[erlang-questions] How to make this work
Wed Aug 12 19:49:17 CEST 2015
Op 12-8-2015 om 19:20 schreef Fred Hebert:
> On 08/12, Roelof Wobben wrote:
>> Im trying this exercise from the programming erlang book.
> Hi Roelof.
> Honest advice here is that you really, really need to sit down and
> read more carefully through the documentation you have at hand, and to
> try experimenting with your programs a bit. We've been through this
> months ago already.
> Here's a quick list:
> Feb 2015:
> - http://erlang.org/pipermail/erlang-questions/2015-February/083087.html
> Valid question from the exercise book, because too simple of a
> solution was indeed too simple.
> - http://erlang.org/pipermail/erlang-questions/2015-February/083162.html
> correct implementations, but you confused strings and atoms. Those
> were exercises from 'Erlang Programming' book. Atoms are introduced on
> p.19, the exercises on p.44. -
> This is a function again from Erlang Programming. The precise
> implementation you are looking for for sum_acc/3 is on page 68, and is
> not actually an exercise as mentioned
> - http://erlang.org/pipermail/erlang-questions/2015-February/083217.html
> You found a compile error for mismatching heads. I'm not sure when in
> the book it is, but I'd like to show you the link
> where I compiled the common compile errors, with their explanation and
> how to fix them.
> - http://erlang.org/pipermail/erlang-questions/2015-February/083233.html
> Valid enough question about list building, I have little to say here
> - http://erlang.org/pipermail/erlang-questions/2015-February/083240.html
> Error on the syntax of atoms, again introduced on p.19. The error *is*
> a bit cryptic though
> - http://erlang.org/pipermail/erlang-questions/2015-February/083301.html
> Exercise from the Erlang programming book. Trying the guards you had
> set in the shell with numbers would have revealed the problem directly
> (as pointed out in the first response)
> Fast forward to this month:
> - http://erlang.org/pipermail/erlang-questions/2015-August/085382.html
> I'll point you for some like this to the same learnyousomeerlang link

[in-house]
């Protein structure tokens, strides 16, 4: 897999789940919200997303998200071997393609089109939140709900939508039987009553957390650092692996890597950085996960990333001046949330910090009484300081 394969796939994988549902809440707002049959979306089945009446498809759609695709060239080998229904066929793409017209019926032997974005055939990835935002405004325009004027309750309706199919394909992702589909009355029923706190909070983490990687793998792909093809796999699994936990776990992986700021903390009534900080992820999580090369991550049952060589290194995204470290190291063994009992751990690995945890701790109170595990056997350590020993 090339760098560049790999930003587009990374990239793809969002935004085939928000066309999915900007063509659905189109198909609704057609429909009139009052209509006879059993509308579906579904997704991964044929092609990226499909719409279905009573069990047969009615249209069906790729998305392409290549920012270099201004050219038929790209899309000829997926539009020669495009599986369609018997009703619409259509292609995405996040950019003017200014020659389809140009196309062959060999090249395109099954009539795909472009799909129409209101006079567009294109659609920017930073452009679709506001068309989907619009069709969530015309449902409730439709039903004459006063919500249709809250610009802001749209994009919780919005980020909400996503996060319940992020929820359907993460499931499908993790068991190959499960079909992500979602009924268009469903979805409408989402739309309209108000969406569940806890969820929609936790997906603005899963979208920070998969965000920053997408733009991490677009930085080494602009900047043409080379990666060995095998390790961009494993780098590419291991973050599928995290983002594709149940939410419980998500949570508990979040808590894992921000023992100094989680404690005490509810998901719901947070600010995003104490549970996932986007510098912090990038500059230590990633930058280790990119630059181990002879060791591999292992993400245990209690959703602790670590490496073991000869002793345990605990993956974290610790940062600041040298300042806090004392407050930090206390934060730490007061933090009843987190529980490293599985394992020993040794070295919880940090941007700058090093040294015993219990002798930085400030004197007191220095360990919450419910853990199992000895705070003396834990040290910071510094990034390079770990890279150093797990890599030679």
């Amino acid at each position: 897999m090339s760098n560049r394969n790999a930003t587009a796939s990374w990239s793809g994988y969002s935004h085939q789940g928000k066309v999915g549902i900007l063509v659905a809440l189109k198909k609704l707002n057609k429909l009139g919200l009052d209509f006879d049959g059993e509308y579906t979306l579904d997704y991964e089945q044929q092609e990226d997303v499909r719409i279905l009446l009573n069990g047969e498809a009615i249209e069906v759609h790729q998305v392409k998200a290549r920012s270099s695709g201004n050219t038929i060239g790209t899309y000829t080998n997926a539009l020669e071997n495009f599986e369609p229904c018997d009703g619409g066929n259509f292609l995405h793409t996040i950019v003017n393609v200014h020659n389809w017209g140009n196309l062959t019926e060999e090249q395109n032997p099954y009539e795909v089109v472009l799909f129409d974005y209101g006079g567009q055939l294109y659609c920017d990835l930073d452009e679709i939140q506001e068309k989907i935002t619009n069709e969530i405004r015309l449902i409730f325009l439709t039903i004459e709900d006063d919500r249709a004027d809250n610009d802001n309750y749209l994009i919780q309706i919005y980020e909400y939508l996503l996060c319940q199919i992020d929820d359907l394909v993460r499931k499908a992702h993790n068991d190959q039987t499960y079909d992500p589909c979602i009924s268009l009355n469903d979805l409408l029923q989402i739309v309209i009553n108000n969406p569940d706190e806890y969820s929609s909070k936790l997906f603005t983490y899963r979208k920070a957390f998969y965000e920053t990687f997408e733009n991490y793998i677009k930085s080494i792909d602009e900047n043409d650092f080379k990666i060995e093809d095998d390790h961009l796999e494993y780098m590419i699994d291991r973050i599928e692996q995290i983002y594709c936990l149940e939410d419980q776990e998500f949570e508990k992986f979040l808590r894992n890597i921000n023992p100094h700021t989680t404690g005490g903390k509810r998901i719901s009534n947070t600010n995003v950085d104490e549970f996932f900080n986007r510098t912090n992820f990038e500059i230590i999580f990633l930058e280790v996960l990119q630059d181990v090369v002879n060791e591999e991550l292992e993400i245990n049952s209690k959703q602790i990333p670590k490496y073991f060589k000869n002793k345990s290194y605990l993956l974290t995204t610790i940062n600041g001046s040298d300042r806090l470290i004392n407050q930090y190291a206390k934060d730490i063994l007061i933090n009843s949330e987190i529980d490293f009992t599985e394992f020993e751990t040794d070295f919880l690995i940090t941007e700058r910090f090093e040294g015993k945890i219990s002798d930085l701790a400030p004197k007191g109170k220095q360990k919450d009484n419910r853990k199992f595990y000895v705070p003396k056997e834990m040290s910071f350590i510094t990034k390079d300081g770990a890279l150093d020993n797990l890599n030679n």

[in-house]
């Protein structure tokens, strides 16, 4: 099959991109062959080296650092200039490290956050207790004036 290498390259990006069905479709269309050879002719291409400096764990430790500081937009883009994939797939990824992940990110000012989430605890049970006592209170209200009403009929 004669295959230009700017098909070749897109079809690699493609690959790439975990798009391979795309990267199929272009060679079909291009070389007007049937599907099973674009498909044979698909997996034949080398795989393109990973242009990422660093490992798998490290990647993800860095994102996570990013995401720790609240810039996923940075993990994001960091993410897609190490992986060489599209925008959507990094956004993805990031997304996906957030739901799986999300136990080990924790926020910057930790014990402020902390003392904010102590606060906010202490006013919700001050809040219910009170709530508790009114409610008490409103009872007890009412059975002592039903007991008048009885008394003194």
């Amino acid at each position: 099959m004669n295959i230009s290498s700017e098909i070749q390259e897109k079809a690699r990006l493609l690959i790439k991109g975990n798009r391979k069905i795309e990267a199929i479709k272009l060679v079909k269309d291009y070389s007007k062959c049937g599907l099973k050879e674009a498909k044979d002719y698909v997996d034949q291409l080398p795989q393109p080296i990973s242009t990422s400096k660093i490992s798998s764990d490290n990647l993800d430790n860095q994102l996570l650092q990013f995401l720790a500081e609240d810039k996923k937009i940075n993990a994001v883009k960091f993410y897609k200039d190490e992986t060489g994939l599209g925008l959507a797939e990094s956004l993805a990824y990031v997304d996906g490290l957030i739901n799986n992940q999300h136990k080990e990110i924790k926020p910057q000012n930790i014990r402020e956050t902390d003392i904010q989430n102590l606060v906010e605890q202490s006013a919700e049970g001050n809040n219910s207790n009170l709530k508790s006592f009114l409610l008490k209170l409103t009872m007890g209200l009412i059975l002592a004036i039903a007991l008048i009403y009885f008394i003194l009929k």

> in the future, it's also there!
> - http://erlang.org/pipermail/erlang-questions/2015-August/085410.html
> The problem there was an unexported function. The error you saw was
> probably something like 'undef'. In this case, and for other errors
> happening at runtime, I'd like to redirect you to
> which includes descriptions for such errors and ways to fix them in
> general. Note that the error is also described on page 70 of Erlang
> - http://erlang.org/pipermail/erlang-questions/2015-August/085419.html
> Dialyzer errors are legitimately confusing for a newcomer!
> - http://erlang.org/pipermail/erlang-questions/2015-August/085438.html
> Valid question from 'make it work -> make it beautiful' as a progress
> - http://erlang.org/pipermail/erlang-questions/2015-August/085496.html
> This very thread. The content there is from Programming Erlang
> (Armstrong). If it's the second edition, I don't have it, but in the
> first edition, the syntax to functions is explained on page 42. In
> Erlang programming (which you also have), it's on page 190, and in
> Etudes for Erlang, which you have also looked at, they're explained in
> chapter 7 (http://chimera.labs.oreilly.com/books/1234000000726/ch07.html)
> Don't get me wrong, I appreciate people posting to the mailing list.
> The thing is, I feel that it would be helpful for *your* learning as a
> whole to make use of the resources you have rather than coming to the
> list as often as you do. For one, the feedback loop and your progress
> will be much faster!
> Out of the 12 email threads I have linked here, at least 6 of them
> could have been solved by re-reading the learning material you have in
> your hands (because that's where you take exercises and examples
> from), or by experimenting rapidly with the shell.
> The other half were good questions to ask, so by all means, don't stop
> asking questions. Just make sure that you're not using us as your own
> private debugger!
> Old timers from the industry will tell you stories of when they had to
> take punched cards or hand-written programs, had to go to their
> university department to make them run, wait hours or days before
> finding if things were alright, and then repeating this over again for
> every bug.
> When you ask us to solve such problems for you while you have all the
> information required, you might just be throwing yourself back 30-40
> years in the past in terms of feedback loops!
> You've got the material, the tools, and visibly the drive to do that
> stuff. It's likely going to be simpler in the long run to make a few
> experiments, run them, and see if you can figure it out (or go back
> and re-read significant chapters in one of the many books you have on
> the topic) than the time it takes for you to write an email and wait
> for a response.
oke, point taken.
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